4. A preambulatory clause must begin with an underlined keyword chosen from the list below. AcknowledgingAffirmingAlarmed byApproving Aware ofBearing in mindBelievingConcerned ConfidentCongratulatingConvincedDeploring DesiringDisturbedEmphasisingExpecting Expressing its (hope, concern, regret, etc)Keeping in mindNothing (with regret, appreciation, etc) Pointing outReaffirmingRealisingRecalling Referring toRegrettingRemindingStressing Taking note ofViewing (with concern, regret, appreciation, etc) Welcoming 5. An operative clause must begin with an underlined keyword chosen from the list below. AcceptsAppreciatesAsksCalls for Calls uponConfirmsCongratulatesConsiders EmphasisesEncouragesHopesInvites NotesProposesRecommendsRegrets RemindsRequestsSeeksStresses SuggestsSupportsTrustsUrges Note: please bear in mind that only the Security Council and its sub-commissions can force countries to take actions (like ‘demands’). Other committees can only ask, propose, and stress. Resolutions & comments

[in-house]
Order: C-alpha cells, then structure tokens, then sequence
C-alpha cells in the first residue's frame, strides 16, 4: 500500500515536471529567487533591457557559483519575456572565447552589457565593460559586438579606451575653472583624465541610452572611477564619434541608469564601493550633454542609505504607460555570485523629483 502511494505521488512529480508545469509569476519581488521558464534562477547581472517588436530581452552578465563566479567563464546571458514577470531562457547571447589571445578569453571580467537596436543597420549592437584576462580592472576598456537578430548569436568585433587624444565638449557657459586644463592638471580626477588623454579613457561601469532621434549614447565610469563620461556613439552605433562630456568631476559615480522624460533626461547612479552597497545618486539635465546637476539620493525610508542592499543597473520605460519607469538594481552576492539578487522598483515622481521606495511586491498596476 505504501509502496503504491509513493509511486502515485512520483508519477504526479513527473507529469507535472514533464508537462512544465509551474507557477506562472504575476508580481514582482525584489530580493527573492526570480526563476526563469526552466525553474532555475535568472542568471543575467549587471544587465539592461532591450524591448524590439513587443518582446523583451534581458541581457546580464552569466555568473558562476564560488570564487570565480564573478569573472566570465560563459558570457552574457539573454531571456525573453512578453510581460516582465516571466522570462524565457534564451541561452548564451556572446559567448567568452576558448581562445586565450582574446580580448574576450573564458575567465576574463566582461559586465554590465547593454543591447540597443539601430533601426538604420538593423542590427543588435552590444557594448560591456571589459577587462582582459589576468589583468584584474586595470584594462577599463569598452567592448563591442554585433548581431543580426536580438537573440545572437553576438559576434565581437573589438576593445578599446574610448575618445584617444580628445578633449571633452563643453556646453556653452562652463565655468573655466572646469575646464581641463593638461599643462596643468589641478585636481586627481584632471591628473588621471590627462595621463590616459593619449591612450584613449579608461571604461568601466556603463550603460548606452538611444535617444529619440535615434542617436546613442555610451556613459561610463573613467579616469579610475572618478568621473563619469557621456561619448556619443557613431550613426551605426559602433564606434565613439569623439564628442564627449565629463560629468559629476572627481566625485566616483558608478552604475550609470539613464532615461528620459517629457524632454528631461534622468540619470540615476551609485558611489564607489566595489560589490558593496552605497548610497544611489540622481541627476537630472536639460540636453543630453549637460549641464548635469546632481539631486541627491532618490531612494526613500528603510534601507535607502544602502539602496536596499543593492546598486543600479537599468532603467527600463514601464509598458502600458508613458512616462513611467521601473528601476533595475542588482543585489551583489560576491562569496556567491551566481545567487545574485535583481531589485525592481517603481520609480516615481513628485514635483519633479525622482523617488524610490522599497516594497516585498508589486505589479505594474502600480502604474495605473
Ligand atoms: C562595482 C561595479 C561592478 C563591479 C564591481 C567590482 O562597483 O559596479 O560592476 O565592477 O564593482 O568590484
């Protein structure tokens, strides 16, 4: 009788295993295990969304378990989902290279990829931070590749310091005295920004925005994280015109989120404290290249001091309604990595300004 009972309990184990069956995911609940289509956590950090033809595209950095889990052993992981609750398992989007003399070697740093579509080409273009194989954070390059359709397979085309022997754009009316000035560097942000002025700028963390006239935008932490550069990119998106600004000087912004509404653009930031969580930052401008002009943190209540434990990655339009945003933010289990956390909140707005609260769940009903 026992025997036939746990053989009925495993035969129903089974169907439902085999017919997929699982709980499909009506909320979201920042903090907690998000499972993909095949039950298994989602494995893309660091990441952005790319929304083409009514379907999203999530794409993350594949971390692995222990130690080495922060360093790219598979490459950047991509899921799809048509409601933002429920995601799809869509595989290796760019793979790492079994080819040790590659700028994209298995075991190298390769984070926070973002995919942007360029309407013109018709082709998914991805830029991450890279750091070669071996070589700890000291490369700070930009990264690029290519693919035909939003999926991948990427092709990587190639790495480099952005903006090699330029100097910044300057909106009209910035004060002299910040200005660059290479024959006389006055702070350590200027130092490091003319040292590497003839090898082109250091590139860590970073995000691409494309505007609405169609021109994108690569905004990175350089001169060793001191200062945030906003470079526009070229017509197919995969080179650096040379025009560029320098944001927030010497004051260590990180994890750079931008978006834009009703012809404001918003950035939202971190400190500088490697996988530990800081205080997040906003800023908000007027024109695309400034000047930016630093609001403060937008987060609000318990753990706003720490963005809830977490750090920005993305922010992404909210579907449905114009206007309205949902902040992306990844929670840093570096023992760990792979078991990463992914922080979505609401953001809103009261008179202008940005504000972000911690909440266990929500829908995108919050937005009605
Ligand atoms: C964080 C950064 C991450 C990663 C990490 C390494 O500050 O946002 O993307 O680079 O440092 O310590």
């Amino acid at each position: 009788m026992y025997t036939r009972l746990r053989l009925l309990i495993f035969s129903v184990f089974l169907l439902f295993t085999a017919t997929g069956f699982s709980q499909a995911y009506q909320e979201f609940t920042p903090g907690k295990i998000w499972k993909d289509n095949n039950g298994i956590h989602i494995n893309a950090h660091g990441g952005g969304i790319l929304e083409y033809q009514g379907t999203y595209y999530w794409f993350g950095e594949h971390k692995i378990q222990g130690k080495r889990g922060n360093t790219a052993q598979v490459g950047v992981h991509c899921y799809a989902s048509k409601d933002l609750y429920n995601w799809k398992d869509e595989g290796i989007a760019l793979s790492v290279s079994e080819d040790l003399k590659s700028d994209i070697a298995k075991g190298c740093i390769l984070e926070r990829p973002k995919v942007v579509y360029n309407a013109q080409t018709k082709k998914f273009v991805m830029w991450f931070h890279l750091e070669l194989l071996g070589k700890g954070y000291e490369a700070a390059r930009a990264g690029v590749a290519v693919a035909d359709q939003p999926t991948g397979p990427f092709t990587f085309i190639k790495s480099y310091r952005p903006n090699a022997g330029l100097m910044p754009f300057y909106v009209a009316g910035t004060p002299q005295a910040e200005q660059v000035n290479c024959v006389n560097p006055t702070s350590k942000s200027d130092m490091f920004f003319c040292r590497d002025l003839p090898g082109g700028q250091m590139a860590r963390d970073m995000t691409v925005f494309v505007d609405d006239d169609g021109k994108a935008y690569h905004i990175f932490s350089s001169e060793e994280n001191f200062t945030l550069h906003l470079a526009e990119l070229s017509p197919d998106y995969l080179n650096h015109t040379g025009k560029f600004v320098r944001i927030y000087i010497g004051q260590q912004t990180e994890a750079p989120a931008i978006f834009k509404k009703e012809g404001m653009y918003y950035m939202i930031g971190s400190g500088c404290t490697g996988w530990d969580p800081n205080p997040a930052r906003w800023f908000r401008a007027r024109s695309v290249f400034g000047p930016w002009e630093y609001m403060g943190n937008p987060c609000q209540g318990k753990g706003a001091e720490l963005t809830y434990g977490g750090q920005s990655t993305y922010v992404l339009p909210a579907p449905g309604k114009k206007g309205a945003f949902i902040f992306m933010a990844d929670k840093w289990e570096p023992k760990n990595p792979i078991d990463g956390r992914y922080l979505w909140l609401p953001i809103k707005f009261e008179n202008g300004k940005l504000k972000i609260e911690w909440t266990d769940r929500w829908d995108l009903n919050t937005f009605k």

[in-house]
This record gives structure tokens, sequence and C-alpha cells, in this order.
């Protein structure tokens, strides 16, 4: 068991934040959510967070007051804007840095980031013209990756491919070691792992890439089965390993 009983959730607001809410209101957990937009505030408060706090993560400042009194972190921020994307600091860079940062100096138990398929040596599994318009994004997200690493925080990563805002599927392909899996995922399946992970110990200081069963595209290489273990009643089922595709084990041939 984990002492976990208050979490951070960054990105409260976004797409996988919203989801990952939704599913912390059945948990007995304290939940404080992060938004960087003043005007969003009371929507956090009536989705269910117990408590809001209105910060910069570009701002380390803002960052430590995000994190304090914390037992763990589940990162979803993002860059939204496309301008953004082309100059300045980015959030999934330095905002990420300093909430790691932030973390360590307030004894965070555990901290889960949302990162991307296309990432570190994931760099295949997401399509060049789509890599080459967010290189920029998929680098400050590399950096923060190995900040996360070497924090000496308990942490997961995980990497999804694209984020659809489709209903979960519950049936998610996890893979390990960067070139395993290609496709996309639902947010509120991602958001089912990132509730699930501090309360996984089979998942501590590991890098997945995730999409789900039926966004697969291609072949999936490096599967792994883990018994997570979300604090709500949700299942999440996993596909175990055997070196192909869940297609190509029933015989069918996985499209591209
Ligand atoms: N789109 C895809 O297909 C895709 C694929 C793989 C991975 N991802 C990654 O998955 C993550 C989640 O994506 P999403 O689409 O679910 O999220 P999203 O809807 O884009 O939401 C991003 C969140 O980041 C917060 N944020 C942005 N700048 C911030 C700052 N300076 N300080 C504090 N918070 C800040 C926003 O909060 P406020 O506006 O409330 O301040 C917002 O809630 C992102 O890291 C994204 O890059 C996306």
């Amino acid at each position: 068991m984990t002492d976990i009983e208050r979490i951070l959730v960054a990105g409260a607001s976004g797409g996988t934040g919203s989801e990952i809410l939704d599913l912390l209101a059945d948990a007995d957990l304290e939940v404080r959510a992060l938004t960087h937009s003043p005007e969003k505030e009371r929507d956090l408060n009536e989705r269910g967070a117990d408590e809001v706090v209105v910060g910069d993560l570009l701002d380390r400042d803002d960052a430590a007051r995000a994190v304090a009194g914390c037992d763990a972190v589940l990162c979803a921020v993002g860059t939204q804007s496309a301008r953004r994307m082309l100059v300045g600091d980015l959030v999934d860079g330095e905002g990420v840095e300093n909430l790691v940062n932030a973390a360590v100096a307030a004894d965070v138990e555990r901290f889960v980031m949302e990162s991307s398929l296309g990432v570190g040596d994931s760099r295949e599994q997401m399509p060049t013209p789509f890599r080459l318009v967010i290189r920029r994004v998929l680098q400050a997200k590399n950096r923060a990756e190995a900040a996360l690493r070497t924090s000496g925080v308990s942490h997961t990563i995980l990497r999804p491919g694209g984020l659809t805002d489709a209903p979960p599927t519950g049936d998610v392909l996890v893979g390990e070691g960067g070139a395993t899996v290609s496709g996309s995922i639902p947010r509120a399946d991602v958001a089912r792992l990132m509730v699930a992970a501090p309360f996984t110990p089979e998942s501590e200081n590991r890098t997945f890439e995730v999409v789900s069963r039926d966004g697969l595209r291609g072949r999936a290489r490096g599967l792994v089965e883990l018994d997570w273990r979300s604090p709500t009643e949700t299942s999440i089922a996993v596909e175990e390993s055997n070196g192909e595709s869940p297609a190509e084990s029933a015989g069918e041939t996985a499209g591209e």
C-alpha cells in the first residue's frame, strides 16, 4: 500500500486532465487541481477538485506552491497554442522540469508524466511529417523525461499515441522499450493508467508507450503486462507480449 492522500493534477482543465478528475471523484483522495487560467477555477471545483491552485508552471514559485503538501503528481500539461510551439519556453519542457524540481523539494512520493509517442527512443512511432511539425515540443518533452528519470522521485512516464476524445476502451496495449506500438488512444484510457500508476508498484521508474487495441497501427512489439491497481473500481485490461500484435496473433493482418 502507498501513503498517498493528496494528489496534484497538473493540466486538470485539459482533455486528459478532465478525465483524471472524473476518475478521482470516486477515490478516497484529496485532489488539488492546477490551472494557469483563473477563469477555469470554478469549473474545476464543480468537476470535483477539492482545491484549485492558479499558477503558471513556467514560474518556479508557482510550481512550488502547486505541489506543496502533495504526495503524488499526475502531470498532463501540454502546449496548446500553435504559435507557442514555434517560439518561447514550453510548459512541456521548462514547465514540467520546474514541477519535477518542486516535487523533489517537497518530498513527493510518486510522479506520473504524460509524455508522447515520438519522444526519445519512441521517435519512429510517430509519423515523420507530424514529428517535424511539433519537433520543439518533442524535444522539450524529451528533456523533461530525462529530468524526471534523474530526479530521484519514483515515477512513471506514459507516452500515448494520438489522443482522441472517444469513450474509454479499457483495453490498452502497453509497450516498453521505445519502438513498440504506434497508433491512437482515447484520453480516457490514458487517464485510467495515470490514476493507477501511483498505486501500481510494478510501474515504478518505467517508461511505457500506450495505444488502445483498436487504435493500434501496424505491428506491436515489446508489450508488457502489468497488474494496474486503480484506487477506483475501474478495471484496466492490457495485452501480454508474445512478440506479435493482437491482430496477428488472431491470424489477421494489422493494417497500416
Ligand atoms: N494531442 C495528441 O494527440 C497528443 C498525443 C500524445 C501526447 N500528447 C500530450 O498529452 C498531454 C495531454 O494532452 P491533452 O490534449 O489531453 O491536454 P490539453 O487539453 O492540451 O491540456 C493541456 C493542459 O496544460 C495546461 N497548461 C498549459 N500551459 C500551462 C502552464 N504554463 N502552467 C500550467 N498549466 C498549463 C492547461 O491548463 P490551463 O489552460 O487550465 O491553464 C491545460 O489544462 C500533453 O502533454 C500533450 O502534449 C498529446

DO write down your committee, main submitter and question. Co-submitters are optional. DO start-off with your committee. DON’T underline the whole clause, only the first word. DO state strong recent facts about the issue in the preambulatory clauses.
DO pay good attention to the way of numbering your clause; this should be done in the order of: 1, 2, 3 etc. a, b, c etc i, ii, iii etc. DON’T give precise numbers concerning the financial needs of a new UN organization, but DO mention organizations which could invest in the new organization. DO number your operative clauses, but DON’T number you preambulatory clauses. DON’T use “third world countries”, instead use: developing countries or LEDCs.
DO try to find solutions to the problems that could occur when the issue is solved. DO include cooperation between the governments and the UN in your resolution, as the governments have the primary responsibility of their citizens. DON’T end your resolution with something along the lines of “this was it” or “thank you”, instead you could end it with a clause like this one.